METHODS: Forty-five subjects meeting clinical criteria for MHES were identified from a cohort of 485 subjects enrolled on a natural history study of eosinophilia from April 4, 1994 to June 21, 2017. All subjects were tested for FIP1L1-PDGFRA and BCR-ABL by reverse transcription nested PCR (RT-PCR), and 41/45 underwent bone marrow biopsy with cytogenetics and testing for D816V KIT. Results of prior bone marrow examinations and genetic mutation testing were extracted from outside records.
RESULTS: Prior evaluation for mutations associated with MHES was highly variable and included testing for abnormalities in PDGFRA, JAK2, PDGFRB, and FGFR1 in 53%, 31%, 29% and 20% of subjects, respectively. Among those tested, 38% were positive for FIP1L1-PDGFRA and 21% for JAK2 mutations. Translocations involving PDGFRB or FGFR1 were identified in one subject each. Of significance, 5 subjects (33%) who had tested negative for FIP1L1-PDGFRA by fluorescence in situ hybridization (FISH) were later found to be FIP1L1-PDGFRA-positive by RT-PCR. These initial false negative results led to delays in initiating imatinib, the treatment of choice for this subtype of MHES.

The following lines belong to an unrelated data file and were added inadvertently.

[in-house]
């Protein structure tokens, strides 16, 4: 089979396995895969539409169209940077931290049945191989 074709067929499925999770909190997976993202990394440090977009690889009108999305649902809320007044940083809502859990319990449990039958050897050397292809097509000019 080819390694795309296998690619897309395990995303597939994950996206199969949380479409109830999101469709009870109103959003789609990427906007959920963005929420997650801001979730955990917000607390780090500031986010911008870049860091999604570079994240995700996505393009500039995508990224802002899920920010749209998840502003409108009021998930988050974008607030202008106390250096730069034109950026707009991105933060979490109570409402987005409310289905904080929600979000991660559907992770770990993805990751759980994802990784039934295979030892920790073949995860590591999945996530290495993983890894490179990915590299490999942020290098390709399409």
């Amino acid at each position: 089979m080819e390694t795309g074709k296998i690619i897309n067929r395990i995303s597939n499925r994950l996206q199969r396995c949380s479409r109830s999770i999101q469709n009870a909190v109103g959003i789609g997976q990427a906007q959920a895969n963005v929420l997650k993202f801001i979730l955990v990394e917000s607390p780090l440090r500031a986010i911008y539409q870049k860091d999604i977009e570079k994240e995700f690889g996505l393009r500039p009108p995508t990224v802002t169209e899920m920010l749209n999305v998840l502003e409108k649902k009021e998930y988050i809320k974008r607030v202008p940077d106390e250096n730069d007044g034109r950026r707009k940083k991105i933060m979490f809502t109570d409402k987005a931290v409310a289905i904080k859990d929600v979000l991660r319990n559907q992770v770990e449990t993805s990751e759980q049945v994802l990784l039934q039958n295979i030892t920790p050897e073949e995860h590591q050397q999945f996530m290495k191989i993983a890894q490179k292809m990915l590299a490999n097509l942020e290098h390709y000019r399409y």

CONCLUSIONS: With the increasing availability of targeted therapies, systematic evaluation for genetic mutations is essential in evaluating patients with MHES. If FISH testing for FIP1L1-PDGFRA is negative and no other etiology is found, RT-PCR and/or empiric imatinib should be considered.